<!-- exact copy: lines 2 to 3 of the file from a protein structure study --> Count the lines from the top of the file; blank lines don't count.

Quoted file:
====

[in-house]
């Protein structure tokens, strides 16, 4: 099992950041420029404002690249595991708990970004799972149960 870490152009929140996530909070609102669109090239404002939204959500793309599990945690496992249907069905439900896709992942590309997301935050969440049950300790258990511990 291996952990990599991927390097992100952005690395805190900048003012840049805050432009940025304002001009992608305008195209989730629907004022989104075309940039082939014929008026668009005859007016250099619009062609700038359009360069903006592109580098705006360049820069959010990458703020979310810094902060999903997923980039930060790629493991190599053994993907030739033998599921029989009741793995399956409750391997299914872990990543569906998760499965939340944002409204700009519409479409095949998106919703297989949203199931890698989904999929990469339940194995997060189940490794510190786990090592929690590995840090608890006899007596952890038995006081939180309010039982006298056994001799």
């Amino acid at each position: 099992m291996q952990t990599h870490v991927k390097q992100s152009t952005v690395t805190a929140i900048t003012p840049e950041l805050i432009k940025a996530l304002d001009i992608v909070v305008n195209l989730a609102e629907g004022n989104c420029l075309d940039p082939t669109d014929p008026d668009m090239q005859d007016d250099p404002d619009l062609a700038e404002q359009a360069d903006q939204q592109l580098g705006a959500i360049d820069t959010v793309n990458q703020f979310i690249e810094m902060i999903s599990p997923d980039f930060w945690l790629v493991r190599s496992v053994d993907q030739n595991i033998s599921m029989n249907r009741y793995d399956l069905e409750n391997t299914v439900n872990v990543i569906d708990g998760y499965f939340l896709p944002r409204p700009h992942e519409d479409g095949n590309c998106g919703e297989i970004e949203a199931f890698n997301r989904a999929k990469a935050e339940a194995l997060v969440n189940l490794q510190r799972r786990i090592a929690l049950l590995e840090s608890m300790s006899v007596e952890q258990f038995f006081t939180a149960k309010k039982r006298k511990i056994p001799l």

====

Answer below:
């Protein structure tokens, strides 16, 4: 099992950041420029404002690249595991708990970004799972149960 870490152009929140996530909070609102669109090239404002939204959500793309599990945690496992249907069905439900896709992942590309997301935050969440049950300790258990511990 291996952990990599991927390097992100952005690395805190900048003012840049805050432009940025304002001009992608305008195209989730629907004022989104075309940039082939014929008026668009005859007016250099619009062609700038359009360069903006592109580098705006360049820069959010990458703020979310810094902060999903997923980039930060790629493991190599053994993907030739033998599921029989009741793995399956409750391997299914872990990543569906998760499965939340944002409204700009519409479409095949998106919703297989949203199931890698989904999929990469339940194995997060189940490794510190786990090592929690590995840090608890006899007596952890038995006081939180309010039982006298056994001799």
């Amino acid at each position: 099992m291996q952990t990599h870490v991927k390097q992100s152009t952005v690395t805190a929140i900048t003012p840049e950041l805050i432009k940025a996530l304002d001009i992608v909070v305008n195209l989730a609102e629907g004022n989104c420029l075309d940039p082939t669109d014929p008026d668009m090239q005859d007016d250099p404002d619009l062609a700038e404002q359009a360069d903006q939204q592109l580098g705006a959500i360049d820069t959010v793309n990458q703020f979310i690249e810094m902060i999903s599990p997923d980039f930060w945690l790629v493991r190599s496992v053994d993907q030739n595991i033998s599921m029989n249907r009741y793995d399956l069905e409750n391997t299914v439900n872990v990543i569906d708990g998760y499965f939340l896709p944002r409204p700009h992942e519409d479409g095949n590309c998106g919703e297989i970004e949203a199931f890698n997301r989904a999929k990469a935050e339940a194995l997060v969440n189940l490794q510190r799972r786990i090592a929690l049950l590995e840090s608890m300790s006899v007596e952890q258990f038995f006081t939180a149960k309010k039982r006298k511990i056994p001799l």